Resistance to the project is further complicated by the messy land records, an issue that plagues land acquisition across the country. Take the case of Faljibhai Nagjibhai, 38, of Haibatpur village, who claims that out of the 96 acres of his fields, not even one half is listed in the village’s computerised land records, owing to the corrupt village talathi (revenue secretary).
The mess of records can be traced to land reforms in the state, where the landless received land under several schemes such as the Land Ceiling Act, the state tenancy law and the central government’s Santhani scheme (where government wastelands were redistributed to the landless), explains Sagar. However, their didn’t make it to the records because of illiteracy, fragmentation of landholdings through the years and corrupt officials. Now, those such as Faljibhai are wondering how the planners would allot them their rightful share of land after deduction. There are other problems too: shifting to a new plot would imply fresh investments on farm infrastructure such as tubewells, as well as the question of viability of agriculture after the industrial come in. “We have heard that the new plots for us are being carved out of the saline area near the sea. If there’s no agriculture, what are we going to do?” asks Faljibhai. The fear of being given fallow and saline plots is predominant among the farmers of Dholera, who trace it to the emergence of real estate brokers in the area. They deal in the sale and purchase of lands, often a murky process involving the rich and powerful in the region, and beyond. Owing to the skewed power equations in this trade, farmers such as Faljibhai feel they might lose out eventually. They also point to the provision of development charges on the new plots, and the requisite permission from the authority clause, if they wanted to build something on the new land. The DSIRDA official told HT that the authority is willing to negotiate with the farmers and insisted that development in the region would benefit the farmer.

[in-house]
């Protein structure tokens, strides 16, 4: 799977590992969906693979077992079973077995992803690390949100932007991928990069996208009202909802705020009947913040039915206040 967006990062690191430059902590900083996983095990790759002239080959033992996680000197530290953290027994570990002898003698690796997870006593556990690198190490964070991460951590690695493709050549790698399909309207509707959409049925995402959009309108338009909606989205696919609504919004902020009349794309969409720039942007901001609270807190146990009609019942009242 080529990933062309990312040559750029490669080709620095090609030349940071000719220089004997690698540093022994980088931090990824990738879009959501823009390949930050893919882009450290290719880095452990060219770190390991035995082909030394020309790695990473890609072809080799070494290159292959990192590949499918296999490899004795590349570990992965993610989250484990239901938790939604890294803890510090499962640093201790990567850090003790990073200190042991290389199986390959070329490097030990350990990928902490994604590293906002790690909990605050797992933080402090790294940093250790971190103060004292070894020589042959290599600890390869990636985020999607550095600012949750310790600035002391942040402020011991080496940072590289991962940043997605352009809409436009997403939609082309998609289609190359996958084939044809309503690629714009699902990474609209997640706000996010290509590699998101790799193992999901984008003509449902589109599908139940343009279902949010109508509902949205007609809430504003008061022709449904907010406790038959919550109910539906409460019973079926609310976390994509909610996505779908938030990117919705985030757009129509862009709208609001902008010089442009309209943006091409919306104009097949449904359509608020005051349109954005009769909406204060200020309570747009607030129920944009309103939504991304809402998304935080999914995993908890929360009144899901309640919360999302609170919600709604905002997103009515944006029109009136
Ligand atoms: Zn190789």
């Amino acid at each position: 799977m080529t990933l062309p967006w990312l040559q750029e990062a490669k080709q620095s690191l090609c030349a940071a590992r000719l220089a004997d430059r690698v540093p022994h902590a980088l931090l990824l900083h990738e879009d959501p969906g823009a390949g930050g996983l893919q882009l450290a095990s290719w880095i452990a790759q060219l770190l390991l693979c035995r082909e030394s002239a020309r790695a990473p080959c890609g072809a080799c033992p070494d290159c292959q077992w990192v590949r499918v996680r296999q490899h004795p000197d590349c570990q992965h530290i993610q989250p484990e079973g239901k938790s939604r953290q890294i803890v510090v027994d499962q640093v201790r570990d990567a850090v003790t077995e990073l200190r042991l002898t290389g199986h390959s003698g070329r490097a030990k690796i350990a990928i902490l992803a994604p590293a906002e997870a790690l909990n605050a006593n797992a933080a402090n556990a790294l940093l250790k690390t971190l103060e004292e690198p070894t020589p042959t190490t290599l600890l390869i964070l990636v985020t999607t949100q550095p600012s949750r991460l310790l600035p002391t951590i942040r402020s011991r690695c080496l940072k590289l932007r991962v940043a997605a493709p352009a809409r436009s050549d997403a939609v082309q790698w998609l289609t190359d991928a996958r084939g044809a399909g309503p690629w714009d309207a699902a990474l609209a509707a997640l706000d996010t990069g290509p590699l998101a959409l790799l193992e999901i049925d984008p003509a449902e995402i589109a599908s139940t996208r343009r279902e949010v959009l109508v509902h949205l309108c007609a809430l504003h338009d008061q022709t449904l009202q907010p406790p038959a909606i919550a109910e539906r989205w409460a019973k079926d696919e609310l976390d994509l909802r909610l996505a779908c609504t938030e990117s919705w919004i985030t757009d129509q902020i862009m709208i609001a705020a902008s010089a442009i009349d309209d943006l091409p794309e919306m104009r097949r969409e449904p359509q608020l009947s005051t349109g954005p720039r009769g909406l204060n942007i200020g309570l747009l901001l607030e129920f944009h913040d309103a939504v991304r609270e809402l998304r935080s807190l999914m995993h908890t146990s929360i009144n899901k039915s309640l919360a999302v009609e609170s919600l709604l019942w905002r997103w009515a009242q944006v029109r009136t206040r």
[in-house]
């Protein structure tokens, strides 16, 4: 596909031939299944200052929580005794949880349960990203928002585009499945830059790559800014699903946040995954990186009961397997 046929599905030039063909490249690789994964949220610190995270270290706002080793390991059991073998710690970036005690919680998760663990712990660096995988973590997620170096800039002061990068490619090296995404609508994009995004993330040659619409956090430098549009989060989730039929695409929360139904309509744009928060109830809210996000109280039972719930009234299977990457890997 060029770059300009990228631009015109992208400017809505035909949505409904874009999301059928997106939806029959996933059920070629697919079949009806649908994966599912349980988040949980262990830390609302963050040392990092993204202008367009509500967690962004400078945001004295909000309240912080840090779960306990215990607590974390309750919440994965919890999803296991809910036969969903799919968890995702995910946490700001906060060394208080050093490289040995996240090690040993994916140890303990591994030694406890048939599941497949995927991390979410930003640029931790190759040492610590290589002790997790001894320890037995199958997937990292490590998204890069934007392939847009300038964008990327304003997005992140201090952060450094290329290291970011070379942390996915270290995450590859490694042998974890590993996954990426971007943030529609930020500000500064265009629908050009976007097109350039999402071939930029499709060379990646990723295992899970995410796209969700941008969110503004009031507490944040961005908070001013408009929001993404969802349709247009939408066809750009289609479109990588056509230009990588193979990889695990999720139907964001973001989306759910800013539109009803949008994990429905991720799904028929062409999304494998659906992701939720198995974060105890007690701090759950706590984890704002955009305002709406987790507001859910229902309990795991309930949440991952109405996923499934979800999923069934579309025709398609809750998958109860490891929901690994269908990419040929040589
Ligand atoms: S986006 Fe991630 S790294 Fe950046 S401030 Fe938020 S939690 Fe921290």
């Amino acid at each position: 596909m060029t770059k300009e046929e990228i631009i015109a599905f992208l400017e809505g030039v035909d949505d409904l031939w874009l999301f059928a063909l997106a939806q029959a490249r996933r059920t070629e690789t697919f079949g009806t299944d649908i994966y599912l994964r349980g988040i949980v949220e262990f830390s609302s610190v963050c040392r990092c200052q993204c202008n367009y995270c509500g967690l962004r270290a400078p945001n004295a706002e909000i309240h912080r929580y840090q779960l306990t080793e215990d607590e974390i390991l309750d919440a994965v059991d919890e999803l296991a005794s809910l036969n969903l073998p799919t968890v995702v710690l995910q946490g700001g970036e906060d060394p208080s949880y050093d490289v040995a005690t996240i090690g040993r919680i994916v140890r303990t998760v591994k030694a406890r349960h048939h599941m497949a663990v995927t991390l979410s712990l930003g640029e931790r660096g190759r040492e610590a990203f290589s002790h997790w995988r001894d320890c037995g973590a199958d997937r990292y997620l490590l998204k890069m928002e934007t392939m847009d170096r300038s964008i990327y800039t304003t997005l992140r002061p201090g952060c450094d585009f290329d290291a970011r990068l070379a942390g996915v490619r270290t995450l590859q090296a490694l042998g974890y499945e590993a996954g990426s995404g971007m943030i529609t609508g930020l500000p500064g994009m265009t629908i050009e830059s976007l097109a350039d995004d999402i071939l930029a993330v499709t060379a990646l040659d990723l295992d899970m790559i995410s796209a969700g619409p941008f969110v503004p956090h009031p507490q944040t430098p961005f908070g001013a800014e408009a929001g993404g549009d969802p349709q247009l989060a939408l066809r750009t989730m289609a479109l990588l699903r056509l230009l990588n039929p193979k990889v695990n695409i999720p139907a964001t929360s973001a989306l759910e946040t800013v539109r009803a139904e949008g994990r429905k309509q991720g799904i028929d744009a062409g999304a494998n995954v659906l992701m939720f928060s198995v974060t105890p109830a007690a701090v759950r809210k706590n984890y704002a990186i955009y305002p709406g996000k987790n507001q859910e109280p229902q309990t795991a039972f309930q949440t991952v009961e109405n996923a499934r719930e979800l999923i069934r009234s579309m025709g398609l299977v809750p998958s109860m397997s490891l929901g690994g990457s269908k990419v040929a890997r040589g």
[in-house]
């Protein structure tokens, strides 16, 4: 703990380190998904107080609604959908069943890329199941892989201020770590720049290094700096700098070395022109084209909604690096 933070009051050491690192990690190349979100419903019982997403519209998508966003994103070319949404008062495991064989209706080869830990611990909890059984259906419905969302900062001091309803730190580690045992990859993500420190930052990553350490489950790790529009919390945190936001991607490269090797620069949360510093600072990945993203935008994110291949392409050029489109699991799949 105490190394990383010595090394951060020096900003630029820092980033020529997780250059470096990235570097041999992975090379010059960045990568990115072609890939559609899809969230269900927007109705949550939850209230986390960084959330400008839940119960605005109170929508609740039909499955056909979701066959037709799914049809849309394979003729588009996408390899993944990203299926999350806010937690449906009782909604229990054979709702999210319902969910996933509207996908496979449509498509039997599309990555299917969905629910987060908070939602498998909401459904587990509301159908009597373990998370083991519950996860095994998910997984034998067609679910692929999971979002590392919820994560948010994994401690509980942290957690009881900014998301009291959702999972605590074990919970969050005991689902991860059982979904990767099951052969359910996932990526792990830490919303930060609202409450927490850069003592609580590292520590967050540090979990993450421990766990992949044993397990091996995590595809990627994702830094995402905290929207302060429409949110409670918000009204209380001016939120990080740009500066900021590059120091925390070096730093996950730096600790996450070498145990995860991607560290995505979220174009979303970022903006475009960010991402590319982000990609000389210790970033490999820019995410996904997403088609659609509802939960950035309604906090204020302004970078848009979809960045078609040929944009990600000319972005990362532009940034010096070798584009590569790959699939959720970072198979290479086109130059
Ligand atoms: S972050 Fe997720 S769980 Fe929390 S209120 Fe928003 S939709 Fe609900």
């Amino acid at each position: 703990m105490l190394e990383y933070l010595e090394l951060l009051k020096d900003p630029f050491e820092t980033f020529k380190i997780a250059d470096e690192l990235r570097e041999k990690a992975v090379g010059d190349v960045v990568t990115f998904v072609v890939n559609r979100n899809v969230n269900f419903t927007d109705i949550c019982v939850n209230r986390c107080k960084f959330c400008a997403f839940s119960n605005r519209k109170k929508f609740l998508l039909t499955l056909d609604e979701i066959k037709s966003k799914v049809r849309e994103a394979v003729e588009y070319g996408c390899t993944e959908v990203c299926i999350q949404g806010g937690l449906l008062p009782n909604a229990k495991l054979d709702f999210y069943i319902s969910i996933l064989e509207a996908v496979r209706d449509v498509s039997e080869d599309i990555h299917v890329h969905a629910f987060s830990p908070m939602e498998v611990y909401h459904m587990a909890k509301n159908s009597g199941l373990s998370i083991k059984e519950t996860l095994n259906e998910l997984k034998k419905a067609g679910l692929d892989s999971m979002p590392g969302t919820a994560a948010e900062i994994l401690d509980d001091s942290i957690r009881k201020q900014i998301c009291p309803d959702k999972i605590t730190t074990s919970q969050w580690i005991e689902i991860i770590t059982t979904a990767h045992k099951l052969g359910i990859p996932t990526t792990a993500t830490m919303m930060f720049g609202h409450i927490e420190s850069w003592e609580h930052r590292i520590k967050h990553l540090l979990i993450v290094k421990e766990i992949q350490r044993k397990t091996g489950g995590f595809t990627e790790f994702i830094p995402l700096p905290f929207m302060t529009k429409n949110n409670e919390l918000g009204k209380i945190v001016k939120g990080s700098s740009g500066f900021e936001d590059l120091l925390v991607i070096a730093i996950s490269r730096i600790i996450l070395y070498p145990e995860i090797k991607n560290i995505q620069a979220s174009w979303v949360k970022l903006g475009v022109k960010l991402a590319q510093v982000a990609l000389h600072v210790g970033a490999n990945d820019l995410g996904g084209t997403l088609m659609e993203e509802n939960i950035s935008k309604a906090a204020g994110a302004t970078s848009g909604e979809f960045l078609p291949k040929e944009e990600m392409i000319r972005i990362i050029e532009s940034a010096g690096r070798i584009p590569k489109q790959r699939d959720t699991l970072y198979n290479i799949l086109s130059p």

But in the cotton fields of Sarasla, farmers say that “development” could only mean better irrigation facilities. “We don’t need the industries. Jaan de
denge par zameen nahi (we will give up our lives, but not our land),” says Roop Sang, as the group in the cotton field nods in agreement. But Bhagwanbhai, whose family is now landless and depends on the trade in cattle feed procured from the fields, stops to correct them: “Jaan bhi mat do, aur zameen bhi mat do (Don’t give